Further work

Phase B of the project is progressing with the post-kick precursors leading to a blowout identified along with the RIFs. A risk model has been developed as an event tree representing the event sequences with linked fault trees. The event tree developed is for an influx while drilling with the drillbit on bottom. Validation of the risk model with respect to assigned weights and sensitivity of the RIFs is ongoing.

RIFs for both pre-kick and post-kick precursors also have been tied into the relevant personnel group, such as "driller," "assistant driller," "tool pusher," "mud logger" and "onshore planner." Risk indicators to score both the pre-kick and post-kick precursors are being identified, with completion set for late 2013.

Looking ahead

Offshore operations are costly, and stakeholders are demanding assurances that problems can be controlled quickly and effectively. Progress has been made in applying ASP to offshore operations, but there is a need for an industry-wide effort to collect real-world precursor data and model testing before this methodology can be integrated into a daily risk management program.


Deepwater regulatory compliance

Classification societies are an integral part of the verification process for global offshore safety regimes to promote the security of life, offshore units and the natural environment by establishing Rules and Guides and assisting regulatory bodies with the development of acceptance criteria.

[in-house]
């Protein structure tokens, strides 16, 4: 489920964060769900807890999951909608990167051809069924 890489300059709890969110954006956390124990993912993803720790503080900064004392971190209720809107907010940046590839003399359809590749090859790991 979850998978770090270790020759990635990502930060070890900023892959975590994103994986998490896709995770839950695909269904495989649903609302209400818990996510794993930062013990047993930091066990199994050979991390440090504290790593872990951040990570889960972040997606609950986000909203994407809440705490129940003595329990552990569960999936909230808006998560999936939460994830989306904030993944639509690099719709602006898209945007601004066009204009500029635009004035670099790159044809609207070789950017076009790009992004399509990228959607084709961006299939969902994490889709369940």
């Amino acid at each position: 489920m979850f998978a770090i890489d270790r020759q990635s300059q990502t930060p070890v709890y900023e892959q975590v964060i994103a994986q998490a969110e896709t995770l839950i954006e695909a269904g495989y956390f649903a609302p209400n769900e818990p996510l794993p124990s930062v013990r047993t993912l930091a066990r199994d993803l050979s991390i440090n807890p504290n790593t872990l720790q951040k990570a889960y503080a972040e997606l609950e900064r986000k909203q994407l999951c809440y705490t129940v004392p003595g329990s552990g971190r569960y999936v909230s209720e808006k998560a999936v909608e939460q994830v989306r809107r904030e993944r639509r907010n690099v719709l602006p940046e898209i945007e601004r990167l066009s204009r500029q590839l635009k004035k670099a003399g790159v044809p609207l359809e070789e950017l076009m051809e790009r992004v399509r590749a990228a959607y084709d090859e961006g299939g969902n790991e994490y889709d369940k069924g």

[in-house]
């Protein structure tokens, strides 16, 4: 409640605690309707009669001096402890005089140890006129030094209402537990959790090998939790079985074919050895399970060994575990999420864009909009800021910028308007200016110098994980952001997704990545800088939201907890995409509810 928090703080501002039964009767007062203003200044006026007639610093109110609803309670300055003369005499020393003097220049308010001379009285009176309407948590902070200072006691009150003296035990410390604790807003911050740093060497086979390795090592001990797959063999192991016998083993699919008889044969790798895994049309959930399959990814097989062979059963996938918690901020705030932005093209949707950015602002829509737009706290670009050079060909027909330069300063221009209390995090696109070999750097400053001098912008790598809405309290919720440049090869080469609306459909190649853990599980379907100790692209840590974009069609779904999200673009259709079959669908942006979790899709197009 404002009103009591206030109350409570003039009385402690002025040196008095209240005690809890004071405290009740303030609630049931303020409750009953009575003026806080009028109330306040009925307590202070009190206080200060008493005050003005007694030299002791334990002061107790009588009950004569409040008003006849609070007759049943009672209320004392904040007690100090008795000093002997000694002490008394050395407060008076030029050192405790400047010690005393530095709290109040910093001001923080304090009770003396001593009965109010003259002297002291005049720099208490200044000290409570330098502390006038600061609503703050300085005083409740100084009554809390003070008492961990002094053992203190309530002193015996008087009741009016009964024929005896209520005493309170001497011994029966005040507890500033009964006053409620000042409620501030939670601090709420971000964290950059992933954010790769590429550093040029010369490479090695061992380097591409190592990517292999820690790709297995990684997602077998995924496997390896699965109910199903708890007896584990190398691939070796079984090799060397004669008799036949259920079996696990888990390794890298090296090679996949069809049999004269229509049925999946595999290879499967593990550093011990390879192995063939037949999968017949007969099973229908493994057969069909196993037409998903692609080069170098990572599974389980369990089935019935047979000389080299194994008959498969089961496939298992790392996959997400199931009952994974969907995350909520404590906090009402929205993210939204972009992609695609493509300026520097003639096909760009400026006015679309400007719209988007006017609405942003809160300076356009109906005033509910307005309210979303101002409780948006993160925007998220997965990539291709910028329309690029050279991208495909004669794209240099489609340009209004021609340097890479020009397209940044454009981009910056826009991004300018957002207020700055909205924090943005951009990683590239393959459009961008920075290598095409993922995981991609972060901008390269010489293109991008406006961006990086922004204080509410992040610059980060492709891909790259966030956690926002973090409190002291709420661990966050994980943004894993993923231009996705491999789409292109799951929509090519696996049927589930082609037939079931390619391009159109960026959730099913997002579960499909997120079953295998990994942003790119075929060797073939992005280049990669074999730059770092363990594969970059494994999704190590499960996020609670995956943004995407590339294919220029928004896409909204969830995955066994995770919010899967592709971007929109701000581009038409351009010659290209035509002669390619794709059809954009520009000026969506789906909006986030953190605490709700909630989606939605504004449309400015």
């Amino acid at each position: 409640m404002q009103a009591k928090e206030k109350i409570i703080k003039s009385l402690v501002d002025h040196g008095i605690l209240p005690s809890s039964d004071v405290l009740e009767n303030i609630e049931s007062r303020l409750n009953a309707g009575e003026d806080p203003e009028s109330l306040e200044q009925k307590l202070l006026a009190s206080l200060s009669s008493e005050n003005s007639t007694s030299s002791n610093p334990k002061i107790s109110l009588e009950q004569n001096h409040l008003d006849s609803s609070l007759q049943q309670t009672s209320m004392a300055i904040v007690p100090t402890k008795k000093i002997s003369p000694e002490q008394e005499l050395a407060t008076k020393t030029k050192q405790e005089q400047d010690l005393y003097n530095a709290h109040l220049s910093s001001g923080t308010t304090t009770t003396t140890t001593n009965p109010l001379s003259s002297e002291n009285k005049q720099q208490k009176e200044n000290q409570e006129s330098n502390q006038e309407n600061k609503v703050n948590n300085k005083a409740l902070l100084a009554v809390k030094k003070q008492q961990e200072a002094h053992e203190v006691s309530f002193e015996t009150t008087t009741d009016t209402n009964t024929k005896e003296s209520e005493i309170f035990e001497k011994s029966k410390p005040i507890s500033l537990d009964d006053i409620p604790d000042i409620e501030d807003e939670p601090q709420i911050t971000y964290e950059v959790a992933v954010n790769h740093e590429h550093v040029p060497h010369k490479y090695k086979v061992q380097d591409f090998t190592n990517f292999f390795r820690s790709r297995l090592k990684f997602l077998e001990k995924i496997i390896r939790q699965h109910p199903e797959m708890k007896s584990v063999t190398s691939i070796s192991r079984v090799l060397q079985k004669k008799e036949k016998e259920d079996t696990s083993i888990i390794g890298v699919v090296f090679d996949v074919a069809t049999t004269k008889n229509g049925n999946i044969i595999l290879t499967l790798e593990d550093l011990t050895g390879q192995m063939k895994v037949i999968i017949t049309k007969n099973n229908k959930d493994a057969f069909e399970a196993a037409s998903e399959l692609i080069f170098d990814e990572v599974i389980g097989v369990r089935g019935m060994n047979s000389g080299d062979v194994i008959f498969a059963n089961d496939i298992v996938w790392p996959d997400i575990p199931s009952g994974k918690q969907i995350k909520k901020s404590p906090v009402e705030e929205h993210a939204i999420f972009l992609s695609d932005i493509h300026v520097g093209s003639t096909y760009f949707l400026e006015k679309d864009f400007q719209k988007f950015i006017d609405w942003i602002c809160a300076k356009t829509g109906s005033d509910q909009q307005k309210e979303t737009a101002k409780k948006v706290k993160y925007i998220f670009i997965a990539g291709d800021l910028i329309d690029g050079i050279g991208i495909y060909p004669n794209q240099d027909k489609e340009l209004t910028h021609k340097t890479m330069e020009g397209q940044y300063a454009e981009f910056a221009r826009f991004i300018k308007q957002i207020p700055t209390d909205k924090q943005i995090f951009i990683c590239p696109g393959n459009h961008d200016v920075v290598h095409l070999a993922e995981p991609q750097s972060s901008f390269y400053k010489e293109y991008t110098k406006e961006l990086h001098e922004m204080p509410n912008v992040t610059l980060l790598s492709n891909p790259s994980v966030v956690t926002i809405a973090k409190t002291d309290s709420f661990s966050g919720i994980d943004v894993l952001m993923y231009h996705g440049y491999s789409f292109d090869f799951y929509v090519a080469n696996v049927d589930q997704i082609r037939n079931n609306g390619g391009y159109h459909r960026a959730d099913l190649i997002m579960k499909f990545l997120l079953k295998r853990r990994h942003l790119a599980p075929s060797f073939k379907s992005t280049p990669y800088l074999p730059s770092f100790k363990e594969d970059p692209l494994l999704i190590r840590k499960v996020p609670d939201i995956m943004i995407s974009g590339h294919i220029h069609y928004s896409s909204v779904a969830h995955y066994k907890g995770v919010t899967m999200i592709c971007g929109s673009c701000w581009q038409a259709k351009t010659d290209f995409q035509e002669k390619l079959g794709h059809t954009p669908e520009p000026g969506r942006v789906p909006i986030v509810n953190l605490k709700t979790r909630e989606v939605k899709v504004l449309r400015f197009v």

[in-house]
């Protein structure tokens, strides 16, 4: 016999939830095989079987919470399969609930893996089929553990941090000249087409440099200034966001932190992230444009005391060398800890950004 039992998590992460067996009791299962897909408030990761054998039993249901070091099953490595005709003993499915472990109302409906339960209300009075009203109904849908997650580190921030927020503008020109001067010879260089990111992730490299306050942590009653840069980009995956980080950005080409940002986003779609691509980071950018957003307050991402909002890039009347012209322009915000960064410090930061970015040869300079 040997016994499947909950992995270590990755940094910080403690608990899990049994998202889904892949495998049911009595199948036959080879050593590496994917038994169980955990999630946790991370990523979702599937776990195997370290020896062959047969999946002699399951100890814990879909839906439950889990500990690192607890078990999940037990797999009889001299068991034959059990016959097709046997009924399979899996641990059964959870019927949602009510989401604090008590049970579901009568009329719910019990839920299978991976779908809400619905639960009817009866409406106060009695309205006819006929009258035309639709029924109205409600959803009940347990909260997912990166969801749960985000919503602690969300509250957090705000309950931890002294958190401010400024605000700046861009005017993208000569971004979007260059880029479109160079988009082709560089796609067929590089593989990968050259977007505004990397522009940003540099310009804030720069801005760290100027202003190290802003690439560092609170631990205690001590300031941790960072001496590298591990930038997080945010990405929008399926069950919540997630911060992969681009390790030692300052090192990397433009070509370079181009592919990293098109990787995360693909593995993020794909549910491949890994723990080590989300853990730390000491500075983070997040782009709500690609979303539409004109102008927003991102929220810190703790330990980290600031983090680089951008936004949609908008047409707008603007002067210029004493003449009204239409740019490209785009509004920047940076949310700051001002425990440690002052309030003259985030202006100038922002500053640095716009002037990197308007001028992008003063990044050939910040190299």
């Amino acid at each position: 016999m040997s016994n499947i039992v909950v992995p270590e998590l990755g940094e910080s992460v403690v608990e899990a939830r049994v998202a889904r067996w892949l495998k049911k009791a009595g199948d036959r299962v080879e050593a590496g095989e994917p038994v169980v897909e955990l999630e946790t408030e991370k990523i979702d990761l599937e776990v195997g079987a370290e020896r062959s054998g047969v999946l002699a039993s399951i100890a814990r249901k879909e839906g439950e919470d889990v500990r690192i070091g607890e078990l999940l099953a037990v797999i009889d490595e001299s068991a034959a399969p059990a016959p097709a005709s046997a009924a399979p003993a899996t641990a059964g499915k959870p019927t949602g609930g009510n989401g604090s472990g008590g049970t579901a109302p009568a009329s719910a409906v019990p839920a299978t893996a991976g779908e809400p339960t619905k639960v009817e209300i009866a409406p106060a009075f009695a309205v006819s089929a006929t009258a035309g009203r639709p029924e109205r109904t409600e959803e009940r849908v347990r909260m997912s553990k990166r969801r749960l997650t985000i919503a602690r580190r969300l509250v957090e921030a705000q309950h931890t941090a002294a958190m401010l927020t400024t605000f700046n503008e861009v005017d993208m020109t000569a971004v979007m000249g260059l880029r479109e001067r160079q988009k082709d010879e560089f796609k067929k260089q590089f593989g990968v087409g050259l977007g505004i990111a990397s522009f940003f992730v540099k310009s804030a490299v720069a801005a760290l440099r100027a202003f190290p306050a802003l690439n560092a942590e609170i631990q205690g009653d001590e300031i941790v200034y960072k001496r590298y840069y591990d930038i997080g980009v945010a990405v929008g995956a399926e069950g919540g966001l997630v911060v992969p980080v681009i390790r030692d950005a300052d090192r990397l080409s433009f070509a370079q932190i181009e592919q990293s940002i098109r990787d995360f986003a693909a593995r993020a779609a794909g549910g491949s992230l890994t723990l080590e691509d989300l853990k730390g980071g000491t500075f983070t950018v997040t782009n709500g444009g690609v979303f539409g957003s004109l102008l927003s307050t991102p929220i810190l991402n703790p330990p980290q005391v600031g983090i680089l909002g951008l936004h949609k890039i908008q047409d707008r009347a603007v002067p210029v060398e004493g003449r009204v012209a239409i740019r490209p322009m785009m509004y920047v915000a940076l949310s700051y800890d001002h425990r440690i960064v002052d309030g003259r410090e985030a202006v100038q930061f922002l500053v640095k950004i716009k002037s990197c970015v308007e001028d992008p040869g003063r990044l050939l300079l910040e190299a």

Following the Macondo incident in the US Gulf of Mexico (GoM), operators are required to comply with recently updated regulations. Significant federal regulatory mandates 30 CFR Part 250 and API Recommended Practice 75 require the development, implementation and maintenance of Safety and Environmental Management Systems (SEMS).

The industry-sponsored Center for Offshore Safety (COS) was established to promote the highest level of offshore safety in the deepwater GoM and address compliance with API Recommended Practice 75. As part of the wholly owned ABS Group of Companies, ABS Quality Evaluations Inc. (QE) has served on the COS audit committee to assist in developing guidelines used for SEMS audits. ABS QE has performed audits for multiple entities, including oil majors operating in the GoM.

Operators using BOPs also must demonstrate to US regulators that there are adequate containment resources aboard the structure that can be deployed in the event of a blowout or other major hazard. In 2011, the Bureau of Safety and Environmental Enforcement (BSEE) contracted ABS and ABS Consulting to study the current practices for BOP maintenance, inspection, and testing and to make recommendations for industry best practices.

Classification societies need to work closely with industry, the US Coast Guard and BSEE to strengthen regulations in line with the goal of improving operational safety on offshore facilities and equipment, limiting environmental impacts and, ultimately, preserving human life.